Vasculitis, or blood vessel inflammation, can affect any part of the body and potentially cause major health complications. When capillaries near the skin are involved, the disease presents as an abnormal-looking rash that may be painful. Many different factors can contribute to the development of a vasculitis rash, including bacterial infections, autoimmune disorders, and medication use. Treatment depends on the severity of the condition and the underlying cause, but most rashes go away in a matter of weeks without special care. Topical and oral medications are needed in some cases to relieve uncomfortable symptoms and shorten the healing time of the rash.
A vasculitis rash can appear anywhere on the body, but it is most often seen on the legs and ankles. It can manifest in many different ways. Some rashes appear suddenly and are characterized by splotchy patches of dark red or purple skin. Others develop gradually over the course of several weeks and create brittle blisters and lesions on the skin. Most vasculitis rashes are not itchy, though they may cause skin to become very tender to the touch. Additional symptoms of fever, fatigue, numbness, and joint pain are possible signs of a body-wide vasculitis complication that needs to be addressed immediately at a hospital.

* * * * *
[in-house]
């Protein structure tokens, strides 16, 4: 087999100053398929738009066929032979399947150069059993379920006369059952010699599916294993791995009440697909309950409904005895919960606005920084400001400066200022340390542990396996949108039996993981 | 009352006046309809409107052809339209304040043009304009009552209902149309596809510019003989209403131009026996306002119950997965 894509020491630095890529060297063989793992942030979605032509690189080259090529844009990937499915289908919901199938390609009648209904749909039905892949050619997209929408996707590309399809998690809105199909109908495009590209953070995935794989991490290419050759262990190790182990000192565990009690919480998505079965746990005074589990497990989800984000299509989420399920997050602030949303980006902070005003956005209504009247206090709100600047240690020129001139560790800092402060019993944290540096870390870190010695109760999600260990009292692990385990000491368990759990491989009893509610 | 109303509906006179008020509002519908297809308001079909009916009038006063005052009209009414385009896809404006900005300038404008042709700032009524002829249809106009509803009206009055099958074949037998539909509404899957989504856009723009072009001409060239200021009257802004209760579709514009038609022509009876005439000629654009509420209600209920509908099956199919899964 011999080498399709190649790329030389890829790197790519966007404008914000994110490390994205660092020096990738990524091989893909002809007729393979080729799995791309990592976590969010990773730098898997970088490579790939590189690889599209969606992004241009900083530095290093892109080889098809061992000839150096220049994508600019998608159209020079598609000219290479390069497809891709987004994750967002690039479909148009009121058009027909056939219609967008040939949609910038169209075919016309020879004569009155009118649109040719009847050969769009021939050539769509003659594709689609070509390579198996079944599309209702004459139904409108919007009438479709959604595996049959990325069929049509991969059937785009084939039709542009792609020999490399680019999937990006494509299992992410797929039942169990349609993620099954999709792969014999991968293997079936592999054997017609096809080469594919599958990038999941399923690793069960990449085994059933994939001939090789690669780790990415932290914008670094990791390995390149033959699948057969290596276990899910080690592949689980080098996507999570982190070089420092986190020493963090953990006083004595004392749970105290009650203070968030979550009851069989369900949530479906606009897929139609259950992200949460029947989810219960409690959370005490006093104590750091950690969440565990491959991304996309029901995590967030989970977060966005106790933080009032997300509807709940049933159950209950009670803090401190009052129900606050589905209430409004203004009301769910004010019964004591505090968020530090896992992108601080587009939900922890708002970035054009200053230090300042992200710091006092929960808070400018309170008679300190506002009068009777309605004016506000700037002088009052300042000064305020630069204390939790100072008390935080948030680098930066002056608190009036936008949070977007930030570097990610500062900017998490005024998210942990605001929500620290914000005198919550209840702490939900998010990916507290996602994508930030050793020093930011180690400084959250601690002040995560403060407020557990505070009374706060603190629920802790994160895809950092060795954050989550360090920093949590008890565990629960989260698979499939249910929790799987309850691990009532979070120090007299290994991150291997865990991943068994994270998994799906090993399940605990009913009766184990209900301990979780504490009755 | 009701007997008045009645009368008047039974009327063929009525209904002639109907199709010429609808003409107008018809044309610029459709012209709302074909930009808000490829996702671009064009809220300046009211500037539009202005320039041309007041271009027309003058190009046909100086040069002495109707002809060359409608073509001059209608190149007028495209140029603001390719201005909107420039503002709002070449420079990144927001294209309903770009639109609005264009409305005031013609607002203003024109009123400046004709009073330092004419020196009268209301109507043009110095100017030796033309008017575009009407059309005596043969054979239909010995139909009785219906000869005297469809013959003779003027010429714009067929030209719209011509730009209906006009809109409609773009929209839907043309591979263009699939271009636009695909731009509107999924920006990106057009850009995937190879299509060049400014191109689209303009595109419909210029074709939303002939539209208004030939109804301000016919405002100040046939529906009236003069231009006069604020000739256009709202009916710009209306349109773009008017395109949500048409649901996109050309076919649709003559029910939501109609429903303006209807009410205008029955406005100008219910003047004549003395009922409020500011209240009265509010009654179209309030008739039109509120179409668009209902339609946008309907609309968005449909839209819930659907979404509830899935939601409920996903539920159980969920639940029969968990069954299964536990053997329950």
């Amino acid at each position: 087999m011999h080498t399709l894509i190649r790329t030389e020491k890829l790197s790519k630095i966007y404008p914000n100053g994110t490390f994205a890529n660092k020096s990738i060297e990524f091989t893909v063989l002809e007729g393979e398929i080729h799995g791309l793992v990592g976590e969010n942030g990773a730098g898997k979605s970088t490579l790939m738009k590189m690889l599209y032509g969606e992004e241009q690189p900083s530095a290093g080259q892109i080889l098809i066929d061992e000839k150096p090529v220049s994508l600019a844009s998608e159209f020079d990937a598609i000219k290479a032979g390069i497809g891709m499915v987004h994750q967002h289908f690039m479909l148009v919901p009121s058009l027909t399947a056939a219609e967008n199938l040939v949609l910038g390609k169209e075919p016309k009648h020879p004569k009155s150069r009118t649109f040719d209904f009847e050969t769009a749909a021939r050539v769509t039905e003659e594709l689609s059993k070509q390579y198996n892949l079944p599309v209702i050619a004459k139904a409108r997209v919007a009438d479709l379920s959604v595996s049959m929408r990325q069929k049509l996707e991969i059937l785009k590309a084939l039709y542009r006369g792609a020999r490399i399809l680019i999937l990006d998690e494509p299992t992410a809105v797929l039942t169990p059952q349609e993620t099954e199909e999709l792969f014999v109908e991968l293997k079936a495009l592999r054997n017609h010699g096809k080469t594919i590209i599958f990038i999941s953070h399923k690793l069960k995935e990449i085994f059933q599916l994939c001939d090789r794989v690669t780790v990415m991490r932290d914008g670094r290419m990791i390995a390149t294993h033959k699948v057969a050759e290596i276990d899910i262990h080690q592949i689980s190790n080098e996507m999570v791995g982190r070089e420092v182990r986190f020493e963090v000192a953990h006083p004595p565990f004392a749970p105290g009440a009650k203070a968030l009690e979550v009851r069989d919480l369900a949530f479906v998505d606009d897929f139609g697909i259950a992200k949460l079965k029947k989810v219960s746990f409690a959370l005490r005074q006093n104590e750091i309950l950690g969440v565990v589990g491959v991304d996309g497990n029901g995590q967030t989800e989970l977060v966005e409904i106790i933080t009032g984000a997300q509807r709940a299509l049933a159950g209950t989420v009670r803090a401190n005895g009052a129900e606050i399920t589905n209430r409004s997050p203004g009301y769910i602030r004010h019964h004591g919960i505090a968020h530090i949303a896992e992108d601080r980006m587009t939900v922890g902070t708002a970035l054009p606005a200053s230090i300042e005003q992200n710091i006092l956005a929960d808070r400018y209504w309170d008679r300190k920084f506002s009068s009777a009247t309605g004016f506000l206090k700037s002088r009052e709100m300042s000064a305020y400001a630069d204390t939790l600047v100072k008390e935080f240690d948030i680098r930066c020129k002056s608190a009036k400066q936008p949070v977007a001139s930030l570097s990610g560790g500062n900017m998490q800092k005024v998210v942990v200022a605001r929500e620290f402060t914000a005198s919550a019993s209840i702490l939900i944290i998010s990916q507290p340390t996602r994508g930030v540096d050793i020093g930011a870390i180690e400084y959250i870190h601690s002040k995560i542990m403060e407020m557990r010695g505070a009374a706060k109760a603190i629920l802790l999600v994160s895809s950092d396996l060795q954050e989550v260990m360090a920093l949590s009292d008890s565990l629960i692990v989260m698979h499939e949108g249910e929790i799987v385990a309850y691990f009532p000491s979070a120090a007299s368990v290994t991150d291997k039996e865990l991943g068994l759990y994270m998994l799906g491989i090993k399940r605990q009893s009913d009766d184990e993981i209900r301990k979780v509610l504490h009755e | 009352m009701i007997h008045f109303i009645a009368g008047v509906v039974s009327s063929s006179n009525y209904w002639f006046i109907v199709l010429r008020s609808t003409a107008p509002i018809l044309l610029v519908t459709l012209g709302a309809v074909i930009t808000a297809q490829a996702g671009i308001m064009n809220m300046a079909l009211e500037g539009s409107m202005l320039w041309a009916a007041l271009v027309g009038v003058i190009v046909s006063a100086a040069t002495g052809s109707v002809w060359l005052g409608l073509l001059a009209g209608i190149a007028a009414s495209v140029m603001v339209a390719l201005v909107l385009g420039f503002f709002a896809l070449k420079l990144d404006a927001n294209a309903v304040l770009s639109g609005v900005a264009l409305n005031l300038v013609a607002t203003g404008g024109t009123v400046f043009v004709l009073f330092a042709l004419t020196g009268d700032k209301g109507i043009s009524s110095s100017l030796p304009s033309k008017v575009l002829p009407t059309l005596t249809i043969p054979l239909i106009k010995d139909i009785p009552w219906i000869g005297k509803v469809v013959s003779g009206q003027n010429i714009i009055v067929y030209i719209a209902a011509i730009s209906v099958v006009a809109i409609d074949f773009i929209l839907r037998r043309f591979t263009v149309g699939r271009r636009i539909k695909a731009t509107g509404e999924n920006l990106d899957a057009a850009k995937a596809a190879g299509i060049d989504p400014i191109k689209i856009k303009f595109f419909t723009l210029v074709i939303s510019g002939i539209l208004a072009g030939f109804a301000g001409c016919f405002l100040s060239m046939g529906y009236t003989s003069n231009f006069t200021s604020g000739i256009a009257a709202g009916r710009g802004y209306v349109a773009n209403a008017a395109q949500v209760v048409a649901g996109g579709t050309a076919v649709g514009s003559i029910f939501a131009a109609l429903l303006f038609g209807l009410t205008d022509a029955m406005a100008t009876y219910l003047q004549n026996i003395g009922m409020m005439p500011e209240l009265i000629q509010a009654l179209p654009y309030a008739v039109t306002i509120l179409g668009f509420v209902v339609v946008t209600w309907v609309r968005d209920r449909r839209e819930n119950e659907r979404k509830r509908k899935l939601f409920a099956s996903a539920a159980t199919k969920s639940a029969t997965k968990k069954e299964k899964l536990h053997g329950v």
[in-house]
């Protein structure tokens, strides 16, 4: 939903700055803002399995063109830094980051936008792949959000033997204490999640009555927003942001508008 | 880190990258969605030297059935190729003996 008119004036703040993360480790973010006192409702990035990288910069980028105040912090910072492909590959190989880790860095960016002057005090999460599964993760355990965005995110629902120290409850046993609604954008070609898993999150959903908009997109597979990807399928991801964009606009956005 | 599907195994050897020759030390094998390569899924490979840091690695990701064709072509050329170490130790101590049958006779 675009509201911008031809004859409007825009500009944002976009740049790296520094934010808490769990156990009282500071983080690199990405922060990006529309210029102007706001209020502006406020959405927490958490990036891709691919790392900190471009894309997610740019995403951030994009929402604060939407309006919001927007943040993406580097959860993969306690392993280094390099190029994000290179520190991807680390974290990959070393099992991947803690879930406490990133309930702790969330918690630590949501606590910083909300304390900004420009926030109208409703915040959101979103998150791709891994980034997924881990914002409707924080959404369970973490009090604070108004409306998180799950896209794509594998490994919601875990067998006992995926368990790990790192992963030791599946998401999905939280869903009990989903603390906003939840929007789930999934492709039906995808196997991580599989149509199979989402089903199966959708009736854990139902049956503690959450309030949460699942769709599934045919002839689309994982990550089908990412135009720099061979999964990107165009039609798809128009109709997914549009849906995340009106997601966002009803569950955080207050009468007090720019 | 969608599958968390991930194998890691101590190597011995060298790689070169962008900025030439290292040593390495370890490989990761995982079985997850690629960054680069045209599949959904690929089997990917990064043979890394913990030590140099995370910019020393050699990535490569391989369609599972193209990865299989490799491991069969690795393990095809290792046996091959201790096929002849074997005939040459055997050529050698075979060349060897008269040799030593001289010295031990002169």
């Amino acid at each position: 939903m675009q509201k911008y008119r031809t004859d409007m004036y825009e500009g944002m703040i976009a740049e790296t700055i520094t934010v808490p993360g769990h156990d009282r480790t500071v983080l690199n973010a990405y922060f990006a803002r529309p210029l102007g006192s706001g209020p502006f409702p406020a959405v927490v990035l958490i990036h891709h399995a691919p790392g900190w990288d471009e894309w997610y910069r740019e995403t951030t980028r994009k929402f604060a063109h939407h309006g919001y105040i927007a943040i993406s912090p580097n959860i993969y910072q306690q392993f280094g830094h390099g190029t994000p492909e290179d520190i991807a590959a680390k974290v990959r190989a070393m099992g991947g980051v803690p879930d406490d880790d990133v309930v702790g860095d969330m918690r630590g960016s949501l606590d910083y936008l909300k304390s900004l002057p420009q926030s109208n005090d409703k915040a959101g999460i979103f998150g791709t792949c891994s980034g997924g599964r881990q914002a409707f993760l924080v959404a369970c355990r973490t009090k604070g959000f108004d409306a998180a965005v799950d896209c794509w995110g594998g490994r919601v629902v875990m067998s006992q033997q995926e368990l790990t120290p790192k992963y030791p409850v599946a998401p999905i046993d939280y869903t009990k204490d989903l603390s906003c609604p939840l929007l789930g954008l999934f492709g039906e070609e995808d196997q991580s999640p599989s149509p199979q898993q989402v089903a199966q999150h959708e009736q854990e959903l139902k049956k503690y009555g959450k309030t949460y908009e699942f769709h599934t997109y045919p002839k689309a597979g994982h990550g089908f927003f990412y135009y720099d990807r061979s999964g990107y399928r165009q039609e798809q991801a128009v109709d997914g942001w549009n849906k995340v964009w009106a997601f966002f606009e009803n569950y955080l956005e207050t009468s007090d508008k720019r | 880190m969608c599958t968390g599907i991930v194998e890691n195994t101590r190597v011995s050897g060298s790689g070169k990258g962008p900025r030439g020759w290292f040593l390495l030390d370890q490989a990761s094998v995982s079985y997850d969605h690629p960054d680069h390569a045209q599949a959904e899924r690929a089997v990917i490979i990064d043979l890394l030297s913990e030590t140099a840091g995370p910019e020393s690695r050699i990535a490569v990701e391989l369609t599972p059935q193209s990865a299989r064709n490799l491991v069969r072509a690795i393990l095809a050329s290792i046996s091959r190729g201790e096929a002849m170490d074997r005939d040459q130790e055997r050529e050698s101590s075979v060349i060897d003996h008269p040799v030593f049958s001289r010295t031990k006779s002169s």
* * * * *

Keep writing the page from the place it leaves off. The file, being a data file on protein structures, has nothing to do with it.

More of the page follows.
The exact causes of vasculitis are not well understood, and in many cases an underlying factor cannot be discovered. Bacteria and viruses that penetrate the skin can damage blood vessels near the surface. Allergic reactions to drugs, food, or environmental pathogens can lead to inflammation and weakening of capillaries as well. In addition, certain autoimmune conditions, such as rheumatoid arthritis, occasionally affect normal blood flow to the skin and cause blood vessel complications.
A doctor can usually diagnose a vasculitis rash based on the appearance alone. Blood tests are performed to screen for infections, autoimmune disorders, and other potential causes of symptoms. Additional blood work and diagnostic imaging scans may be needed if the doctor suspects that vasculitis may be present in other organs of the body. After confirming a diagnosis, the physician can explain the condition in detail and discuss different treatment options.
A vasculitis rash that does not appear to be related to an infection or another identifiable cause usually is treated conservatively. The doctor may simply suggest resting and elevating the affected leg as much as possible and applying a topical analgesic to relieve pain. The rash typically begins to resolve in a few weeks or months without causing health problems. Prescription antibiotics, anti-inflammatory drugs, or immune system suppressants are usually effective at clearing up rashes that are secondary to underlying conditions.